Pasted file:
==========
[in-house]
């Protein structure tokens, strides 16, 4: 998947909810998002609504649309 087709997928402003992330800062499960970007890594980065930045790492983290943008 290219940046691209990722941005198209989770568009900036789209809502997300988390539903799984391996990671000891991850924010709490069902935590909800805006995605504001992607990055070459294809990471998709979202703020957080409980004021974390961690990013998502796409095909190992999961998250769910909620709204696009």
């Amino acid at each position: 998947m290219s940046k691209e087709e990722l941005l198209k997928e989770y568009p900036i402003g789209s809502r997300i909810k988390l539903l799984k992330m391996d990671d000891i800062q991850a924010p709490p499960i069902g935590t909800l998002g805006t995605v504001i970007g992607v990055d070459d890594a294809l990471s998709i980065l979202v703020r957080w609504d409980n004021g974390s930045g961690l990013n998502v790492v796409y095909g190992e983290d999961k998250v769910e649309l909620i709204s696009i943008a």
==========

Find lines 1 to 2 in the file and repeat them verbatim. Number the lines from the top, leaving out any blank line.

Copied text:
[in-house]
């Protein structure tokens, strides 16, 4: 998947909810998002609504649309 087709997928402003992330800062499960970007890594980065930045790492983290943008 290219940046691209990722941005198209989770568009900036789209809502997300988390539903799984391996990671000891991850924010709490069902935590909800805006995605504001992607990055070459294809990471998709979202703020957080409980004021974390961690990013998502796409095909190992999961998250769910909620709204696009």